Encouraging, enabling and empowering individuals creatively through music.
Despite the term ‘music therapy’ being used loosely especially in the drumming community it is a recognised branch of Art Therapy. Music Therapy as a profession has gradually been established in South Africa over the past 7 years. A two year master’s degree is offered at the University of Pretoria. The course is recognized by the Health Professions Council of South Africa (HPCSA) with whom our music therapist (Neil Jourdan) is registered.
What is Music Therapy?
Music Therapy is the use of sounds and music within an evolving relationship between client and therapist to support and encourage physical, mental, social and emotional wellbeing.
Music Therapy: An Art Beyond Words by Leslie Bunt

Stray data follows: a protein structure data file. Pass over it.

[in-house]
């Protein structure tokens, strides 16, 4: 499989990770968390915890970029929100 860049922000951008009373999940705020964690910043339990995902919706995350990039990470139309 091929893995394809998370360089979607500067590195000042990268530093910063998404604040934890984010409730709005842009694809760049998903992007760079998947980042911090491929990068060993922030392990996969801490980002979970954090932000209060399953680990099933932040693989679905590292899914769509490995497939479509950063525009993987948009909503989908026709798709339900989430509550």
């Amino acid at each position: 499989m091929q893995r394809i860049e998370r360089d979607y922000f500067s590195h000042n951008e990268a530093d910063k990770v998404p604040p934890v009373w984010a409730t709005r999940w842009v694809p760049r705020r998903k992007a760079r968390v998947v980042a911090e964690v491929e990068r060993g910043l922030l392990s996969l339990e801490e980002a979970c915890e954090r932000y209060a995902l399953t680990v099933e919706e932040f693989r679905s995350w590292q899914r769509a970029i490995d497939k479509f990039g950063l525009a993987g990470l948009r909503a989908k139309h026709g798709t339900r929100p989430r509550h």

Music Therapy involves the use of musical experiences and the relationships that develop between therapist and client through music-making to encourage positive change in an individual or group. This is in order to improve the client's physical and socio - emotional functioning as well as to restore or maintain overall well-being.
Music is a powerful means of communication and of emotional, self or group expression. By responding to the musical expressions of a client, a music therapist can discern something of how that client is in the world. As a musical relationship develops, the client may then be encouraged to explore new ways of communicating and expressing her/himself. This is achieved through carefully structured activities such as singing, listening, playing instruments, composition, moving to music, music and imagery exercises as well as talking about the music or experiences in sessions. In all instances the use of music is clinically informed.